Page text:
February 17, 2021

February 13, 2021 letter from Toronto’s Medical Officer of Health Dr. Eileen de Villa and Peel’s Medical Officer of Health Dr. Lawrence C. Loh to Dr. David Willams, Ontario’s Chief Medical Officer of Health. 


February 13, 2021

Dr. David Williams
Chief Medical Officer of Health, Public Health
Ministry of Health
393 University Avenue, 21st Floor
Toronto, ON M5G 2M2

Re: Return to the Provincial Framework for Peel and Toronto on February 22, 2021

Dear Dr. Williams:

We are writing to request that the Province delay assessing our regions’ readiness to move into the COVID-19 Response Framework until March 9th, 2021 at the earliest, based on regional indicators.

In our judgement, the decision for Toronto and Peel to re-enter the COVID-19 Response Framework on February 22nd constitutes a serious risk for the residents of Peel and Toronto. While we are encouraged by the downward trend of many key indicators, we believe there are many reasons to proceed with caution as we look to re-open:

  • Weekly incidence rates are declining but hover at approximately 100 per 100,000 population in both Peel and Toronto.
  • Both Peel and Toronto have not seen a consistent downward trend in hospitalizations.
  • Both regions continue to see pressures on acute care bed capacity and staffing.
  • VOC incidence is continuing to increase and are now present in most congregate settings in Toronto. Peel has also had variant strains in congregate settings and workplaces, and is currently investigating transmission of the B.1.351 strain in a multi-unit dwelling.

The recent decline in cases can be attributed to the success of public health measures imposed after the holidays. The restrictions put in place December 26th are clearly working and they need to continue. Any relaxation of measures, like that proposed for February 22nd, is expected to give rise to increased COVID-19 and VOC transmission over and above what is already occurring. This, in turn, can be expected to result in increased COVID-19 related illnesses, outbreaks, hospitalizations and deaths.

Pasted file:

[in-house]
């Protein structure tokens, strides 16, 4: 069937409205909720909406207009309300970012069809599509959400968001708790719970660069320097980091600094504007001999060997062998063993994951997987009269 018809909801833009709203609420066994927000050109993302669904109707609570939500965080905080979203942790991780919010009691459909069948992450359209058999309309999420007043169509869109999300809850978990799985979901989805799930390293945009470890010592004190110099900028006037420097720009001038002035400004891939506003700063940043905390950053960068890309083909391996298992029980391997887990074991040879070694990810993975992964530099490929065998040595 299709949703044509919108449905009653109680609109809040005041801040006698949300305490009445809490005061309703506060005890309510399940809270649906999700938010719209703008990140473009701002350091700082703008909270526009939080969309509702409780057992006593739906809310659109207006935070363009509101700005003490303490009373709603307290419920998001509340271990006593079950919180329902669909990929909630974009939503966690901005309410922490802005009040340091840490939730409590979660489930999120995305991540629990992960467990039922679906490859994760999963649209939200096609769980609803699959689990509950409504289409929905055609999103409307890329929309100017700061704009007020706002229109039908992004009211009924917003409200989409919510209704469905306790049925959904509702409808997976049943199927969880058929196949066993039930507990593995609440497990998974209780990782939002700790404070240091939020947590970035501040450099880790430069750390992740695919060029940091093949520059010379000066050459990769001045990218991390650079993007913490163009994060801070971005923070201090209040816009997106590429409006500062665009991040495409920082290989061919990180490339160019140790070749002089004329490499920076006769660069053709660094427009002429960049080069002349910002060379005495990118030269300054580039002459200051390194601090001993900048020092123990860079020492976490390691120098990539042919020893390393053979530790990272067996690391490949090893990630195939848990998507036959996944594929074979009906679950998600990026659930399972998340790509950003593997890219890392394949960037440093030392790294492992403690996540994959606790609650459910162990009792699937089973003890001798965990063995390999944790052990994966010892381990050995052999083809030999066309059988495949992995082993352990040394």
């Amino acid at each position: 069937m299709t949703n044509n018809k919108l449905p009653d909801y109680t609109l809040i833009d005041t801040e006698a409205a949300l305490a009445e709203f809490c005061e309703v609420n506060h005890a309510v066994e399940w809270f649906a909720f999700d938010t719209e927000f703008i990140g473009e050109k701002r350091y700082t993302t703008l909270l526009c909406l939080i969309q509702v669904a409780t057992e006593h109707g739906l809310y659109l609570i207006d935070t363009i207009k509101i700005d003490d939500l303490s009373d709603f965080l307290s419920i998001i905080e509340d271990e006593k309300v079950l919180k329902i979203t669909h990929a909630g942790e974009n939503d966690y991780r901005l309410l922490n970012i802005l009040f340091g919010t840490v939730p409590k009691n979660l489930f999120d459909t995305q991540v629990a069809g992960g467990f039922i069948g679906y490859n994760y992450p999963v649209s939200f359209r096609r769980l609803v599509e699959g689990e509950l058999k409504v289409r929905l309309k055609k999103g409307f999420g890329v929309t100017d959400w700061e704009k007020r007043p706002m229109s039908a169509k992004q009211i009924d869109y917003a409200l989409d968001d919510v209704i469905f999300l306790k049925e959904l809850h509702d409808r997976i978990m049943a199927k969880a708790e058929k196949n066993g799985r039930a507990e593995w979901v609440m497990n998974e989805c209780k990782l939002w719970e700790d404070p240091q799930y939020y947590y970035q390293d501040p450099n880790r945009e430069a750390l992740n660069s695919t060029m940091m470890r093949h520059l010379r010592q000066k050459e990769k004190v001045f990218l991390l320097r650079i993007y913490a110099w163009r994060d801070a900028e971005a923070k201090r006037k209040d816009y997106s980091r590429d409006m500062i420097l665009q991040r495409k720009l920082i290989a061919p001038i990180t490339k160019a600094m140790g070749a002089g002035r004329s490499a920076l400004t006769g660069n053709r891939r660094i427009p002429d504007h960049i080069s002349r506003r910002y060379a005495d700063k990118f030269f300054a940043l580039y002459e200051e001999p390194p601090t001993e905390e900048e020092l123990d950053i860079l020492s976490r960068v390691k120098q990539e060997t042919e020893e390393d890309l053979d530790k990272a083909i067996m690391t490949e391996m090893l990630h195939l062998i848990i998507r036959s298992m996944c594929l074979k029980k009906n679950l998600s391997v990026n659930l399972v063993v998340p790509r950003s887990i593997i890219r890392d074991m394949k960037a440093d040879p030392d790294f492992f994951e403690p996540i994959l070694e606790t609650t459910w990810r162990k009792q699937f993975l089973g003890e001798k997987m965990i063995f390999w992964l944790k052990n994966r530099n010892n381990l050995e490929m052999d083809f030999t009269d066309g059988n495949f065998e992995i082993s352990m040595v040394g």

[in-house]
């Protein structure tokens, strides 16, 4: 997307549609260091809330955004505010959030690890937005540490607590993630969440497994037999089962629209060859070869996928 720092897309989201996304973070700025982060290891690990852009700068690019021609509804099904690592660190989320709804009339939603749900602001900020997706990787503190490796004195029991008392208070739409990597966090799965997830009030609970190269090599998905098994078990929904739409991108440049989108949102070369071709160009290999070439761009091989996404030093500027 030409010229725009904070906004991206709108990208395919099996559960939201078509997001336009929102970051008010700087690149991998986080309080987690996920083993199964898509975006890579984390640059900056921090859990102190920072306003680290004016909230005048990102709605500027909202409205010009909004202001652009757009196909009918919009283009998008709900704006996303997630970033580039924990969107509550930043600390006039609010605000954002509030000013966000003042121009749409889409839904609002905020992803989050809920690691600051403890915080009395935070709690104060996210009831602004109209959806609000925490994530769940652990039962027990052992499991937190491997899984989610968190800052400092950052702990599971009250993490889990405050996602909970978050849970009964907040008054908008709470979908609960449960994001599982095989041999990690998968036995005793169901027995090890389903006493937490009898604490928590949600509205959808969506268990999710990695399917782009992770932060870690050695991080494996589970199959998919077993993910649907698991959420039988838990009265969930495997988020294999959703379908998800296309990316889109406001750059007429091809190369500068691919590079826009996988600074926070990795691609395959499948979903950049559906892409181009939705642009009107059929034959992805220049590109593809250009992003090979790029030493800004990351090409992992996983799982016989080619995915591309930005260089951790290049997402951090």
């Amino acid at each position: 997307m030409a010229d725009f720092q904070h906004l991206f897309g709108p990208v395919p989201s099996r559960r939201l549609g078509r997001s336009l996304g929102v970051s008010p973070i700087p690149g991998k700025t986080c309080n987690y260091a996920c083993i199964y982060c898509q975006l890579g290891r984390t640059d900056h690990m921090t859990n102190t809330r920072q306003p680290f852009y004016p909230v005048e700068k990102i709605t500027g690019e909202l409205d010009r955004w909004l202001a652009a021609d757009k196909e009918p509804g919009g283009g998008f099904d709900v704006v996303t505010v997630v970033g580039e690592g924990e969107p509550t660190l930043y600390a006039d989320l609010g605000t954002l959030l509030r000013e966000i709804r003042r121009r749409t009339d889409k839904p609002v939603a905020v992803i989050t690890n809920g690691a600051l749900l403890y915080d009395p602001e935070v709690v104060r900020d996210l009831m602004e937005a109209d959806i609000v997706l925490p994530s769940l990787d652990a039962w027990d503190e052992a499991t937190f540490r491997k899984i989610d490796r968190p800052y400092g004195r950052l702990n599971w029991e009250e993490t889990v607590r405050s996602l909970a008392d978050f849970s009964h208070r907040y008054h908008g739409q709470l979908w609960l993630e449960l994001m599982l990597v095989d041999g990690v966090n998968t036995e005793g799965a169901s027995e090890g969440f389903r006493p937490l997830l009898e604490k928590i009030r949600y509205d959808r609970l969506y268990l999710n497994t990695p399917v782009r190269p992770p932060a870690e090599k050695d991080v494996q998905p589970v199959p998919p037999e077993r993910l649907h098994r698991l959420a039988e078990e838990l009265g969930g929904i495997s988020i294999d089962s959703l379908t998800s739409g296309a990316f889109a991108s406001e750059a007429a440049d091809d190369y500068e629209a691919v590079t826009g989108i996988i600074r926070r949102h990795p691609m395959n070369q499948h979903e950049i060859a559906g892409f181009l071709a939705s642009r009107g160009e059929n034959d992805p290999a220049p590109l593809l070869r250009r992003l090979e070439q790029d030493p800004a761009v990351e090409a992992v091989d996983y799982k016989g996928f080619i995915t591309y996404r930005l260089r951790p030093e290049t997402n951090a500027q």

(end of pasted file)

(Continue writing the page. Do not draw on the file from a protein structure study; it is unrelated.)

Percentage of Population Vaccinated:

While we have been able to vaccinate many long-term care and high risk retirement home residents, staff and essential caregivers, we currently have a largely unvaccinated population. With uncertainty related to supply, it is unclear when we will be able to continue to vaccinate large portions of the population.

Experiences of Other Jurisdictions with VOCs:

Learning from other jurisdictions shows VOC growth can be exponential without significant public health measures in place. A loosening of public health measures runs the significant risk of leading to another potential lockdown. As we have seen in other jurisdictions, additional measures and strong lockdowns have been required to curb the increase of VOC transmission (e.g., United Kingdom, Ireland).

Reopening Schools Safely:

Keeping the current measures in place for a sufficient period after the reopening of schools allows local public health to mitigate the risk to students and staff as they return to in-person learning.